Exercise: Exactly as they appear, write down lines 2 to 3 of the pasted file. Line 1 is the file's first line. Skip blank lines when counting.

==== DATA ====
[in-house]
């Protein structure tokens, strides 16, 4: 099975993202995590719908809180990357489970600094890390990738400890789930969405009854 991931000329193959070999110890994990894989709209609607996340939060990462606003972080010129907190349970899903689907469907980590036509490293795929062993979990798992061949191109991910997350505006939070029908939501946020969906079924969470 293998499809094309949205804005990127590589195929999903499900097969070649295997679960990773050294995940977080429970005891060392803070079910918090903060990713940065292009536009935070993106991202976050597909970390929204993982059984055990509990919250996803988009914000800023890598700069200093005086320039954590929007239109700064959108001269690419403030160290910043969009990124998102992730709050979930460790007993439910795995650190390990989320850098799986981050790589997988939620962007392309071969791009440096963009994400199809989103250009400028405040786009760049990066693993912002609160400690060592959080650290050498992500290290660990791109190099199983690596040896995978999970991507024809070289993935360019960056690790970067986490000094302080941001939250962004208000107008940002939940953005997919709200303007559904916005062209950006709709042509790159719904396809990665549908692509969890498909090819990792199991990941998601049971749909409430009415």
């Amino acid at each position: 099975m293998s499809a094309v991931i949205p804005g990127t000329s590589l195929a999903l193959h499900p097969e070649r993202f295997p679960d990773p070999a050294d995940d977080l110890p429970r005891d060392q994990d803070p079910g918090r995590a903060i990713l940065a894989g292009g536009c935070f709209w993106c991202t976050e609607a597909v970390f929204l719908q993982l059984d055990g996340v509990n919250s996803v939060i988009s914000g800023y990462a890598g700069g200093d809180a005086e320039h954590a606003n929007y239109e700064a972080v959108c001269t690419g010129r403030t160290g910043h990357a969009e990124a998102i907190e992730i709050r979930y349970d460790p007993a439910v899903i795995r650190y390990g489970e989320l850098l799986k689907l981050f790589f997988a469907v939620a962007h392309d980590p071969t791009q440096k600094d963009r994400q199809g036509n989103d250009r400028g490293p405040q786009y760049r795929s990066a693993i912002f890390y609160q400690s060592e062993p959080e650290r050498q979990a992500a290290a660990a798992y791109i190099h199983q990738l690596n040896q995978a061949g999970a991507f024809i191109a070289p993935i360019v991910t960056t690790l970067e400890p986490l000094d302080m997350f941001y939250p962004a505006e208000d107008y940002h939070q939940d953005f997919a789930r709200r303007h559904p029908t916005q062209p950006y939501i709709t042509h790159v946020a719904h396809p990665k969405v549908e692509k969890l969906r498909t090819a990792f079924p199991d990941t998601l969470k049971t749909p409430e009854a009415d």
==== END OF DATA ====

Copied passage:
């Protein structure tokens, strides 16, 4: 099975993202995590719908809180990357489970600094890390990738400890789930969405009854 991931000329193959070999110890994990894989709209609607996340939060990462606003972080010129907190349970899903689907469907980590036509490293795929062993979990798992061949191109991910997350505006939070029908939501946020969906079924969470 293998499809094309949205804005990127590589195929999903499900097969070649295997679960990773050294995940977080429970005891060392803070079910918090903060990713940065292009536009935070993106991202976050597909970390929204993982059984055990509990919250996803988009914000800023890598700069200093005086320039954590929007239109700064959108001269690419403030160290910043969009990124998102992730709050979930460790007993439910795995650190390990989320850098799986981050790589997988939620962007392309071969791009440096963009994400199809989103250009400028405040786009760049990066693993912002609160400690060592959080650290050498992500290290660990791109190099199983690596040896995978999970991507024809070289993935360019960056690790970067986490000094302080941001939250962004208000107008940002939940953005997919709200303007559904916005062209950006709709042509790159719904396809990665549908692509969890498909090819990792199991990941998601049971749909409430009415």
């Amino acid at each position: 099975m293998s499809a094309v991931i949205p804005g990127t000329s590589l195929a999903l193959h499900p097969e070649r993202f295997p679960d990773p070999a050294d995940d977080l110890p429970r005891d060392q994990d803070p079910g918090r995590a903060i990713l940065a894989g292009g536009c935070f709209w993106c991202t976050e609607a597909v970390f929204l719908q993982l059984d055990g996340v509990n919250s996803v939060i988009s914000g800023y990462a890598g700069g200093d809180a005086e320039h954590a606003n929007y239109e700064a972080v959108c001269t690419g010129r403030t160290g910043h990357a969009e990124a998102i907190e992730i709050r979930y349970d460790p007993a439910v899903i795995r650190y390990g489970e989320l850098l799986k689907l981050f790589f997988a469907v939620a962007h392309d980590p071969t791009q440096k600094d963009r994400q199809g036509n989103d250009r400028g490293p405040q786009y760049r795929s990066a693993i912002f890390y609160q400690s060592e062993p959080e650290r050498q979990a992500a290290a660990a798992y791109i190099h199983q990738l690596n040896q995978a061949g999970a991507f024809i191109a070289p993935i360019v991910t960056t690790l970067e400890p986490l000094d302080m997350f941001y939250p962004a505006e208000d107008y940002h939070q939940d953005f997919a789930r709200r303007h559904p029908t916005q062209p950006y939501i709709t042509h790159v946020a719904h396809p990665k969405v549908e692509k969890l969906r498909t090819a990792f079924p199991d990941t998601l969470k049971t749909p409430e009854a009415d």